The next few months will be crucial for Nokia (NYSE:NOK) as it takes on Apple (NASDAQ:AAPL) and Google (NASDAQ:GOOG) in two of the world’s largest mobile markets, U.S. and China. The Finnish handset giant is launching its Lumia series of smartphones at China Telecom on March 28th and similar versions will be made available on China Mobile (NYSE:CHL) and China Unicom (NYSE:CHU) as well.
Early next month on April 8th, Nokia will also launch its second Lumia smartphone in the U.S, the Lumia 900, at AT&T (NYSE:T). With Andoid smartphones and the iPhone taking up the lion’s share of the smartphone market, Nokia will be hoping to use its Windows Phones to provide users as well as carriers with a competitive third alternative mobile ecosystem.
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Nokia has the carriers’ backing
The need for more competition in the smartphone market, not only in terms of hardware but also software, is being increasingly felt by both customers and carriers alike. A competitive third mobile ecosystem will increase the number of choices for customers and foster innovation in the industry. More competition will also put less burden on the carriers who are increasingly feeling the pinch of smartphone subsidies on their margins. It is no wonder therefore that wireless carriers in both of these countries have jumped on Nokia’s latest offerings to counter the growing dominance of the Android and the iOS in both these markets.
In the U.S., AT&T is rumored to afford the Lumia a “hero” status at its stores, which means that that the Nokia smartphone will benefit from a greater marketing push of not only its founding partners but also the second largest national carrier. Also, as part of the marketing campaign, the Lumia 900 has already been made the exclusive free phone for all AT&T employees. This will create greater awareness of the product among staffers at the carrier’s retail stores and help them promote the phones better. Nokia has had a steady Lumia debut in the U.S. with T-Mobile, and a successful AT&T launch should act as the next big catalyst, boosting Nokia’s U.S. plans.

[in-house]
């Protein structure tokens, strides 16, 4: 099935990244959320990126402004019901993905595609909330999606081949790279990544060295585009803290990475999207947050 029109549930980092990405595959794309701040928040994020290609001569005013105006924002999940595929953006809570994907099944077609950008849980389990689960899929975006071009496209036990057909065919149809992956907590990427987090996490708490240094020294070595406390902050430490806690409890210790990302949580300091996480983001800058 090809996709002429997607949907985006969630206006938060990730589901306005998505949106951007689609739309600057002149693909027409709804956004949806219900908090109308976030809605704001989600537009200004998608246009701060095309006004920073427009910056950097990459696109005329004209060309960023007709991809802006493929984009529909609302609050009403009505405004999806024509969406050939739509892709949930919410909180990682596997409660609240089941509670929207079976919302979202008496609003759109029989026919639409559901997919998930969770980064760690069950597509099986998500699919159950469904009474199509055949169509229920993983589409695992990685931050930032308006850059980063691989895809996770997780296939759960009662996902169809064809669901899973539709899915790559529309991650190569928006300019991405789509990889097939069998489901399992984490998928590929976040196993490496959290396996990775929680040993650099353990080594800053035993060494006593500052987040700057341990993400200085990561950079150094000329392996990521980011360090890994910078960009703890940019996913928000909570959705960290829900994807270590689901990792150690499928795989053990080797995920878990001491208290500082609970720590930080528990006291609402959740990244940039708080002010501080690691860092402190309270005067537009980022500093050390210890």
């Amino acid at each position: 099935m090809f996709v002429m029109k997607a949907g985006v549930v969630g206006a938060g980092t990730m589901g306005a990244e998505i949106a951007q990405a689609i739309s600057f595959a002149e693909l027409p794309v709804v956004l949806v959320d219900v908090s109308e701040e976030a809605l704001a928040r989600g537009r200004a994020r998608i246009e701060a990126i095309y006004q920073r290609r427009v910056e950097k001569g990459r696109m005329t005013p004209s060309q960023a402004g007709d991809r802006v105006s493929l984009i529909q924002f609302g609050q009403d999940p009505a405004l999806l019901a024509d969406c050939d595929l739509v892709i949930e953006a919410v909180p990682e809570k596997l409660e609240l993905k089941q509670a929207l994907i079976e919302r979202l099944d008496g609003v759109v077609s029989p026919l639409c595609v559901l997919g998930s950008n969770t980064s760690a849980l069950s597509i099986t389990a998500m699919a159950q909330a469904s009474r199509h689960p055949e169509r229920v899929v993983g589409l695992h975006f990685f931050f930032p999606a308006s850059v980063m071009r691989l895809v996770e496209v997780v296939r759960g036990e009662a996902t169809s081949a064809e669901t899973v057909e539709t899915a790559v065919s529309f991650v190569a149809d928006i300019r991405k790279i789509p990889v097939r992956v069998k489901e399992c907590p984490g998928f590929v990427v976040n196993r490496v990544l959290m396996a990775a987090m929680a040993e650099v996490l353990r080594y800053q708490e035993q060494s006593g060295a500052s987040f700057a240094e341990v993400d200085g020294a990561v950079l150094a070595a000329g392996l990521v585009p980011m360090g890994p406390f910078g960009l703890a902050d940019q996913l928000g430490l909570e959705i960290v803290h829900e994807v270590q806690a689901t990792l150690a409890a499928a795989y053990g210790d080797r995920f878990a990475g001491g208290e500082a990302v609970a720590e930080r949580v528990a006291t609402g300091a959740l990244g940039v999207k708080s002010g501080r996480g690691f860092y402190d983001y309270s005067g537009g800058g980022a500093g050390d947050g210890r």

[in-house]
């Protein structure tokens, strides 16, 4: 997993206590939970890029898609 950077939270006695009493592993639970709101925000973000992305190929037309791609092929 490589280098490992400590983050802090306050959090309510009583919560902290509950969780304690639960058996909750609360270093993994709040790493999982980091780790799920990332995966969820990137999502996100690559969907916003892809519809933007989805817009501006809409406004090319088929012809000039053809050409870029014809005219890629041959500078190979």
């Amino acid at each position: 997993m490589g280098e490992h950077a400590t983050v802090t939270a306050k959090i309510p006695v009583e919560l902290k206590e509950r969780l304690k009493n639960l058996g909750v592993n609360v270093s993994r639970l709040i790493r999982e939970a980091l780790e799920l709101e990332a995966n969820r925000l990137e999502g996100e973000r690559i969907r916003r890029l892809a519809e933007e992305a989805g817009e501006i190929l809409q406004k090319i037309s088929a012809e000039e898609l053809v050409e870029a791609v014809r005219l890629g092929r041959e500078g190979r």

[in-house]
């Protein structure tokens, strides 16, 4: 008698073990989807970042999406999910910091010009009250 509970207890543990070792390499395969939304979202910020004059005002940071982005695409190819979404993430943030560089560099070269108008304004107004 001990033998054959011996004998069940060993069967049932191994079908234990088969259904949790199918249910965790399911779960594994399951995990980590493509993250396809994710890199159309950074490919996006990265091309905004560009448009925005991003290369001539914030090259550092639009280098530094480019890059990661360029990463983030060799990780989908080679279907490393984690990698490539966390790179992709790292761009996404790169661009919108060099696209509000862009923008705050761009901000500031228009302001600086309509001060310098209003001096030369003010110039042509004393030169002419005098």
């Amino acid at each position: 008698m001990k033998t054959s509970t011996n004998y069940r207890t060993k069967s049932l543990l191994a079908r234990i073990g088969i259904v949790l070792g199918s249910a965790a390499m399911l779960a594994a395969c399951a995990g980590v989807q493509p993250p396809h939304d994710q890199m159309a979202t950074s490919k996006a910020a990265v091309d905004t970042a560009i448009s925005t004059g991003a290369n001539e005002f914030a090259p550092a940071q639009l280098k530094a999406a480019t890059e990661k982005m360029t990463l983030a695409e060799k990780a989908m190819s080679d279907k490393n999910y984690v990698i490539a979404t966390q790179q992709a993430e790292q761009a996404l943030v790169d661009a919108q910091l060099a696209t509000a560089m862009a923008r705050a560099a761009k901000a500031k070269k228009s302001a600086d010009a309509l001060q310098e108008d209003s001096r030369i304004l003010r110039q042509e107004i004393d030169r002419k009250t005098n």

As for China, its smartphone market is expected to be the largest in the world by the end of the year. With 3G penetration at a lowly 14%, the growth potential in this market is huge. Even the carriers here are actively trying to transition their huge 2G base to 3G. But they are also wary of the margin pressures that selling expensive 3G smartphones such as the iPhone entails. Nokia can alleviate these concerns by offering more handset choices at lower prices, or packing in more features for the same price. While the iPhone retails at an unsubsidized $775 in China, Nokia’s Lumia 800 is priced at a competitive $580 in many developed countries, about $200 cheaper.
Microsoft has also declared that it plans to grow its market share in China past Apple’s first before training its sights on Android. In Windows Phone, Nokia finally has a chance to compete effectively with Apple and Google.
Nokia’s hardware skills, which were never in question despite its falling market share, will help it offer well designed handsets at cheaper price points, undercutting Apple in emerging markets. Together with a competitive and an un-fragmented OS , it will be able to offer a consistent user experience across its Lumia portfolio, something which the plethora of Android smartphones in the market customized by handset makers lack.